Bared for the gaze of the city
Is Nelson a "cruel city", a conservative city struggling with art that challenges and pushes boundaries? Judith Ritchie checks it out.
Colin McCahon wrote to the Suter Art Gallery in 1978, saying "Nelson is a cruel city - to people and paintings", referring to small-town responses to and acceptance of contemporary art. Using this as a hypothesis, the Suter has a new exhibition titled Cruel City, featuring four Nelson artists' work, ranging from installation, textile work, to large-format painting and mixed media.
Josephine Cachemaille, Lisa Chandler, Dan Campion and Claire Ellery are in effect baring their art for the city of Nelson to respond. Will it be a cruel city or kind?
The show is curated by Anna-Marie White, who says the Suter is honoured to have the work of four artists who have all pursued their careers vigorously, and who challenge the notions of conformity, with works that question and confront, humour and subverse.
"We work really hard at the Suter to support artists; these four are all on the same level, they've done post-graduate study, have had residencies, including at the Refinery Art Space, and other new gallery spaces in Nelson like G-Space, plus made national art networks."
She adds that there is a new direction in contemporary art in Nelson, with changing conditions because of the global economic crisis, creating testing times for artists. "Serious artists have made it through; by networking with galleries, they have created a fabric which supports experimental non-commercial art in Nelson."
Cachemaille says her work in this show is about the law of attraction. She has made an installation "hex", each piece representing key figures in the arts world, designed to "enhance my success in the art world and escape from the provinces", as she puts it. She says that Nelson in some ways can be kind and in other ways closed and limited. "I'm resorting to magic to get what I want."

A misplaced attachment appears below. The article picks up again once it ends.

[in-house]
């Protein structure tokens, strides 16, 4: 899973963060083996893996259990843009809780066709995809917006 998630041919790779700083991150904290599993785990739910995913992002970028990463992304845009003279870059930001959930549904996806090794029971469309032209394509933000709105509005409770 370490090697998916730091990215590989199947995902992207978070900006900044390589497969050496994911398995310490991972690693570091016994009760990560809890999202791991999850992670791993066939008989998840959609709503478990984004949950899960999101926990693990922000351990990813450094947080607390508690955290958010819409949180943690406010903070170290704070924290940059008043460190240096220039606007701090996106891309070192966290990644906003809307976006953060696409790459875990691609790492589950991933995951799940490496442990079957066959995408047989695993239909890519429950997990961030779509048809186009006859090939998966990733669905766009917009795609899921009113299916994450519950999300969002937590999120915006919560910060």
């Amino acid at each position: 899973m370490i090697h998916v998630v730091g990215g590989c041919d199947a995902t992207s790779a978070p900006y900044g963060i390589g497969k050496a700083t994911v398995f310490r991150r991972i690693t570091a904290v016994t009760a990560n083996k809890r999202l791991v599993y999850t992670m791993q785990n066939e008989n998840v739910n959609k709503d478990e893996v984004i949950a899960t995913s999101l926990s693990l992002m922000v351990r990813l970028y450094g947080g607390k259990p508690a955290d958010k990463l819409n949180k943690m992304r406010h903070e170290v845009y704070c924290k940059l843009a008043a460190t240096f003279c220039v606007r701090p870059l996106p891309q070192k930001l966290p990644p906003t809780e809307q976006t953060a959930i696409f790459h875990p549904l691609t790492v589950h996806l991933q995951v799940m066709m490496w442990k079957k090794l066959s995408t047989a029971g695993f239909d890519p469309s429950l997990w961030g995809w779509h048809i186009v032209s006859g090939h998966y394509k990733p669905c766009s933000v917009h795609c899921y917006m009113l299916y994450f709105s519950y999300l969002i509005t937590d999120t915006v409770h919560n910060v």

Ellery has spent the last five weeks working fulltime seven days a week on her five hangings in the exhibition.
"I've made work that is representative of myself. I often use disposable materials from waste and transform them." Here she has taken polythene foam from around computers and hand-punched small holes, using a lace pattern as template, 80,000 on each panel. "It's repetitive and requires perserverance, like the original hand-made lace would have been."
Chandler, currently away on a residency in Singapore, has four massive paintings taking up the far wall of the gallery space, measuring 7.8 metres long by 2.5 metres high. White comments that these ambitious works show Chandler "has really hit her stride as an artist".
Chandler has been continuing a theme of non-places in global cities, with previous works produced after spending time in Kuala Lumpur Airport, and now the current works based on the Underground in London.
"They are generic, people passing through a de-humanised environment; it's not a sociable place.
"She also makes historical references to the plague, a burial pit, contrasting that with zombies, people zoned-out."
Campion says his installations are a byproduct of travelling. "Something I've crafted, found or a byproduct."
He says his work in the gallery has come about by selection which sits alongside the large paintings by Chandler. His wall-mounted large-scale syringe in cream and a touch of yellow, compliments Chandler's palette, while making an uneasy reference to her zombies and the Underground underworld.
If Colin McCahon struggled with how his work was received decades ago, will these four contemporary artists feel the wrath of a cruel city today?
- Cruel City, The Suter Art Gallery, Bridge St, Nelson, to August 18.